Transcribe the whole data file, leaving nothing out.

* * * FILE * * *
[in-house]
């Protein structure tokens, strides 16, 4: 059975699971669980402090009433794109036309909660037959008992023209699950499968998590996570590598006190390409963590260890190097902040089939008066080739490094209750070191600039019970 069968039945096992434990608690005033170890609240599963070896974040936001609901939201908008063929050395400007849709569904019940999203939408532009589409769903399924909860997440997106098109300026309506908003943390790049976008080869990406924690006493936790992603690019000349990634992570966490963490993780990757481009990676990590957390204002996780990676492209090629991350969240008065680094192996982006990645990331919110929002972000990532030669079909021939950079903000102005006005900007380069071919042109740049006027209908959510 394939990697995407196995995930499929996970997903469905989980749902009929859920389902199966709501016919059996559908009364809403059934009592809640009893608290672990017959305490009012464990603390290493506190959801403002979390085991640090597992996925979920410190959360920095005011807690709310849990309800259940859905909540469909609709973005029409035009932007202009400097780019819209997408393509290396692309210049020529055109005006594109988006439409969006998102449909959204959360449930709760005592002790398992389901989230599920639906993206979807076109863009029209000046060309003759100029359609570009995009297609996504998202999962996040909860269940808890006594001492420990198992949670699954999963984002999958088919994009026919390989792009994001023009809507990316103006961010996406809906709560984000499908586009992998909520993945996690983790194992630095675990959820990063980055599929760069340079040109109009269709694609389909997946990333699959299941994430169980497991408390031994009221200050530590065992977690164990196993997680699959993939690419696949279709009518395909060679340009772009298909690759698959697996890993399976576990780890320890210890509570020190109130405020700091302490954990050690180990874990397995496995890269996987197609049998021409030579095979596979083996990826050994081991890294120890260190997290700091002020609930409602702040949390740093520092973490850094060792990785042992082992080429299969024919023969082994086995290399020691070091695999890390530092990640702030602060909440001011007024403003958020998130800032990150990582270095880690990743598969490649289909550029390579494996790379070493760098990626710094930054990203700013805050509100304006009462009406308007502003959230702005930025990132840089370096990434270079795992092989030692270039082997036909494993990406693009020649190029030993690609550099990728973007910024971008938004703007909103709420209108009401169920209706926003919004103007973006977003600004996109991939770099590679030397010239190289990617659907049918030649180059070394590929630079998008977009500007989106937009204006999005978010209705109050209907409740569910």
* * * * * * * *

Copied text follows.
[in-house]
């Protein structure tokens, strides 16, 4: 059975699971669980402090009433794109036309909660037959008992023209699950499968998590996570590598006190390409963590260890190097902040089939008066080739490094209750070191600039019970 069968039945096992434990608690005033170890609240599963070896974040936001609901939201908008063929050395400007849709569904019940999203939408532009589409769903399924909860997440997106098109300026309506908003943390790049976008080869990406924690006493936790992603690019000349990634992570966490963490993780990757481009990676990590957390204002996780990676492209090629991350969240008065680094192996982006990645990331919110929002972000990532030669079909021939950079903000102005006005900007380069071919042109740049006027209908959510 394939990697995407196995995930499929996970997903469905989980749902009929859920389902199966709501016919059996559908009364809403059934009592809640009893608290672990017959305490009012464990603390290493506190959801403002979390085991640090597992996925979920410190959360920095005011807690709310849990309800259940859905909540469909609709973005029409035009932007202009400097780019819209997408393509290396692309210049020529055109005006594109988006439409969006998102449909959204959360449930709760005592002790398992389901989230599920639906993206979807076109863009029209000046060309003759100029359609570009995009297609996504998202999962996040909860269940808890006594001492420990198992949670699954999963984002999958088919994009026919390989792009994001023009809507990316103006961010996406809906709560984000499908586009992998909520993945996690983790194992630095675990959820990063980055599929760069340079040109109009269709694609389909997946990333699959299941994430169980497991408390031994009221200050530590065992977690164990196993997680699959993939690419696949279709009518395909060679340009772009298909690759698959697996890993399976576990780890320890210890509570020190109130405020700091302490954990050690180990874990397995496995890269996987197609049998021409030579095979596979083996990826050994081991890294120890260190997290700091002020609930409602702040949390740093520092973490850094060792990785042992082992080429299969024919023969082994086995290399020691070091695999890390530092990640702030602060909440001011007024403003958020998130800032990150990582270095880690990743598969490649289909550029390579494996790379070493760098990626710094930054990203700013805050509100304006009462009406308007502003959230702005930025990132840089370096990434270079795992092989030692270039082997036909494993990406693009020649190029030993690609550099990728973007910024971008938004703007909103709420209108009401169920209706926003919004103007973006977003600004996109991939770099590679030397010239190289990617659907049918030649180059070394590929630079998008977009500007989106937009204006999005978010209705109050209907409740569910």